How to Find Your Next Career Role: A Primer in Master Networking

Being in the search business of finding great CFOs for my clients, one thing rings true each year: CFOs along with everyone else make New Year’s Resolutions – including finding a new role. The following is my primer, for not just CFOs, but anyone seeking new employment from a recent college grad to a CXO, on how to network so you can find a meaningful new career seat this year. I have given this advice to many over the years, and from their testimonials, I know it works.

Determine your criteria

The first step is figuring out the criteria for your next role. If you’re a recent grad that might be a job, period. If you’re a CFO who wants to get into a new industry, well that’s a lot more involved. However, the following guidance is applicable to any change including changing industries, getting your first Board seat, or a position at a faster growth company.

Identify and get in front of the influencers in your network

Next, write down the top 20 people in your world that are people of “influence.” These could be investors, lawyers, bankers, CEOs, board members, professors, audit partners, former bosses, or peers/classmates who may be just a step ahead of you. Brainstorm hard on this. Think outside the box. Once you have 20, rank them from most influential to least. Your goal is to have a face-to-face meeting with the top 10 people on your list over the next two or three months, depending on your urgency and work status. (Note, I didn’t include executive search consultants on the list of influencers.)

Come up with a game plan that makes sense for you. If you’re currently employed, maybe one meeting a month is realistic. If you’re actively seeking work, maybe one to two a week will do the trick.

Set goals for the meeting

Ok, so you get a 1:1 with Mr. Big or Ms. Big, now what? First off, you’re NOT THERE TO ASK FOR A JOB. You’re there to express appreciation for his time and how he has influenced your career to-date, and to tap into his network. Unless you’re particularly close with this person, you should ask for only 15 to 30 minutes, and don’t exceed what’s agreed to.

Your goal is to get introduced to one or two of the people of influence in his network. Obviously, you’ll need to explain why you’re there and that you’re considering a change, but be very brief in explaining who you are and what you bring to the table.

It’s critical that you ask Mr. Big who he knows IN THE SPECIFIC INDUSTRY you’re trying to get into. Consider these two dialogues:

You: Hey, Mr. Big, I was hoping you could refer me to someone really important in your network.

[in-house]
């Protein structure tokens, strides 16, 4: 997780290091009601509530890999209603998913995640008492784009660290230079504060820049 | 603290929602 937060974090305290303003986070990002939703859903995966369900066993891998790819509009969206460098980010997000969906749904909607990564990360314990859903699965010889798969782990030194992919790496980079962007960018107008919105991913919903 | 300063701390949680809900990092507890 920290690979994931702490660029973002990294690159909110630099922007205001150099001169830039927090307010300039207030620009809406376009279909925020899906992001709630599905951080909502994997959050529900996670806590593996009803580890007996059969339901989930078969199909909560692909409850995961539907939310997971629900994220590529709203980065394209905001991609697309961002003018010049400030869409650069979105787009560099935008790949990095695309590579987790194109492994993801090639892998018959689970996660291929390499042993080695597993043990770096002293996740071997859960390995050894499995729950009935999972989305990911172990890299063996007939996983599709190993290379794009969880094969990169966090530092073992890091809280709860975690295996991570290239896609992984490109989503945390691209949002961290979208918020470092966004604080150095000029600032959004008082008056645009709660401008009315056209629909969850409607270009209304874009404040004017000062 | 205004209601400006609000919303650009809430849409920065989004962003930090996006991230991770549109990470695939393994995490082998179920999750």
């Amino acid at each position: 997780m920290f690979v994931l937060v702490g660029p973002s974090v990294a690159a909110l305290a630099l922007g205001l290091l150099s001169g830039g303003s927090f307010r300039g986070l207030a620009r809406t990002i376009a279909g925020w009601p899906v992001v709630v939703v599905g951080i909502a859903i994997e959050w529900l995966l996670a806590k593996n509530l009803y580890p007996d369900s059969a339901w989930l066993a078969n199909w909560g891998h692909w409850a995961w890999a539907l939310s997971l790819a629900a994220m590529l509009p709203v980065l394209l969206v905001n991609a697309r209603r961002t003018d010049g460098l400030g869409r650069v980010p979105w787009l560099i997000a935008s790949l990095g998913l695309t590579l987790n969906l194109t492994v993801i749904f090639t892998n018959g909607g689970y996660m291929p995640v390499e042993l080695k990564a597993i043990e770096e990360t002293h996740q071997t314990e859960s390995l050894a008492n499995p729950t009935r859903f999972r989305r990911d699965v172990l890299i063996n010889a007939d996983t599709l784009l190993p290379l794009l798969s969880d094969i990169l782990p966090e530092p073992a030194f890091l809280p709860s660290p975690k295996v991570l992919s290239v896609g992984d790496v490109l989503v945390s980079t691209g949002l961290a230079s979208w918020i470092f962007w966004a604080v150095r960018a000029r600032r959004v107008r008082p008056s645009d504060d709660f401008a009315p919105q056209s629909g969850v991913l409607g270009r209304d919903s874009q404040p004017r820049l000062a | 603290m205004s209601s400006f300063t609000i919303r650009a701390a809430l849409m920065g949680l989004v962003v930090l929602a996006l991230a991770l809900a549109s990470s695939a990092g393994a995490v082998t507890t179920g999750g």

Mr. Big: Blank stare.

vs.

You: Hey Mr. Big, I’m laser focused on getting into the software industry for my next move. Who are the two people you know in software that you would feel comfortable introducing me to? Perhaps there is a CEO or an investor in that industry who you know? I’d like to get a 15-minute meeting like this one I’m having with you, with one or two well-placed folks. And a word from you would be of immense help in getting those meetings.

THE MINUTE YOU GET BACK TO YOUR OFFICE WRITE A THANK YOU NOTE TO MR. BIG. You can do this via email, but if you have good script, a hand-written note is a remarkable thing in today’s digital age. Ask him to keep you in mind as he travels the hallowed halls of wherever.

Keep your own scorecard

OK, so your goal is to get 10 meetings like this, which will lead to 10 or perhaps 15 or 20 more meetings if you are successful. The frequency of meetings is up to you, but stay with the plan. Keep checking your list of influencers. Be persistent without being pushy. Follow up with the original influencer to let them know you met with his referrals. Keep the circle of communication going. Reward yourself in a small way with each meeting. Make it a game to reach the highest placed people you can. Be honest with yourself and your goal, just like any resolution. Know your strengths and be crystal clear to the influencer who you are what you bring to the table. Be mindful of time and of follow-up.

If you do this well you’ll be in a position to hear about opportunities before they are posted, before they go to search, before someone even knows they need you. So happy searching!

www.arnoldpartners.com Arnold Partners is a retained CFO and Board search firm based in Silicon Valley, conducting searches for various industries nationwide.


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